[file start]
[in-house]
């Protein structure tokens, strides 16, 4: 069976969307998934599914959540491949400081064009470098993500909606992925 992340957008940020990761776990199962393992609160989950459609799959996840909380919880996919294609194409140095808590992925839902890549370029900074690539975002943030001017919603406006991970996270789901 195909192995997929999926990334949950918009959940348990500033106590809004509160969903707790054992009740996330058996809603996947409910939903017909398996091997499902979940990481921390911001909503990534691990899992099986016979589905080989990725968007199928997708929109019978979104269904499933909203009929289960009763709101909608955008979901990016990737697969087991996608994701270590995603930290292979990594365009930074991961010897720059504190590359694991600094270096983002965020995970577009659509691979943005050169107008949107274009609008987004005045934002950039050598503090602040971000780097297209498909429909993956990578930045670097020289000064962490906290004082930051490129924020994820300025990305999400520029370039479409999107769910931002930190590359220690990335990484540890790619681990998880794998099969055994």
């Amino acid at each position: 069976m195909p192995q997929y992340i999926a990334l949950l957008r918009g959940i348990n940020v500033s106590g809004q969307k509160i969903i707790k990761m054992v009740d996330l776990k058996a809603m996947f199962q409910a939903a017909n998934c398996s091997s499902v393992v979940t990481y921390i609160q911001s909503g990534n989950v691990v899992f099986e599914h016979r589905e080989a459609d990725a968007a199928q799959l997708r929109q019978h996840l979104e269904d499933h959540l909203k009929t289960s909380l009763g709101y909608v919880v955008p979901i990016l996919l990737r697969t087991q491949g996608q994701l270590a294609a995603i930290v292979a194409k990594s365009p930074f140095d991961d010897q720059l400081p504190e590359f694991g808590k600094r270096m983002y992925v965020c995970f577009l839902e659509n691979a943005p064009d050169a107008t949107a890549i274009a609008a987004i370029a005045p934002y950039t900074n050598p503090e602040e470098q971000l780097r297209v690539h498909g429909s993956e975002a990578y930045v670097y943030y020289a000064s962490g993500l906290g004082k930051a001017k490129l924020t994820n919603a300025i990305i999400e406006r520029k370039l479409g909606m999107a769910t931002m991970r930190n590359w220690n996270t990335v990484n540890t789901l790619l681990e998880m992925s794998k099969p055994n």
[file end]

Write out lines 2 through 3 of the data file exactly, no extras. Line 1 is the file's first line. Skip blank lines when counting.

């Protein structure tokens, strides 16, 4: 069976969307998934599914959540491949400081064009470098993500909606992925 992340957008940020990761776990199962393992609160989950459609799959996840909380919880996919294609194409140095808590992925839902890549370029900074690539975002943030001017919603406006991970996270789901 195909192995997929999926990334949950918009959940348990500033106590809004509160969903707790054992009740996330058996809603996947409910939903017909398996091997499902979940990481921390911001909503990534691990899992099986016979589905080989990725968007199928997708929109019978979104269904499933909203009929289960009763709101909608955008979901990016990737697969087991996608994701270590995603930290292979990594365009930074991961010897720059504190590359694991600094270096983002965020995970577009659509691979943005050169107008949107274009609008987004005045934002950039050598503090602040971000780097297209498909429909993956990578930045670097020289000064962490906290004082930051490129924020994820300025990305999400520029370039479409999107769910931002930190590359220690990335990484540890790619681990998880794998099969055994």
């Amino acid at each position: 069976m195909p192995q997929y992340i999926a990334l949950l957008r918009g959940i348990n940020v500033s106590g809004q969307k509160i969903i707790k990761m054992v009740d996330l776990k058996a809603m996947f199962q409910a939903a017909n998934c398996s091997s499902v393992v979940t990481y921390i609160q911001s909503g990534n989950v691990v899992f099986e599914h016979r589905e080989a459609d990725a968007a199928q799959l997708r929109q019978h996840l979104e269904d499933h959540l909203k009929t289960s909380l009763g709101y909608v919880v955008p979901i990016l996919l990737r697969t087991q491949g996608q994701l270590a294609a995603i930290v292979a194409k990594s365009p930074f140095d991961d010897q720059l400081p504190e590359f694991g808590k600094r270096m983002y992925v965020c995970f577009l839902e659509n691979a943005p064009d050169a107008t949107a890549i274009a609008a987004i370029a005045p934002y950039t900074n050598p503090e602040e470098q971000l780097r297209v690539h498909g429909s993956e975002a990578y930045v670097y943030y020289a000064s962490g993500l906290g004082k930051a001017k490129l924020t994820n919603a300025i990305i999400e406006r520029k370039l479409g909606m999107a769910t931002m991970r930190n590359w220690n996270t990335v990484n540890t789901l790619l681990e998880m992925s794998k099969p055994n």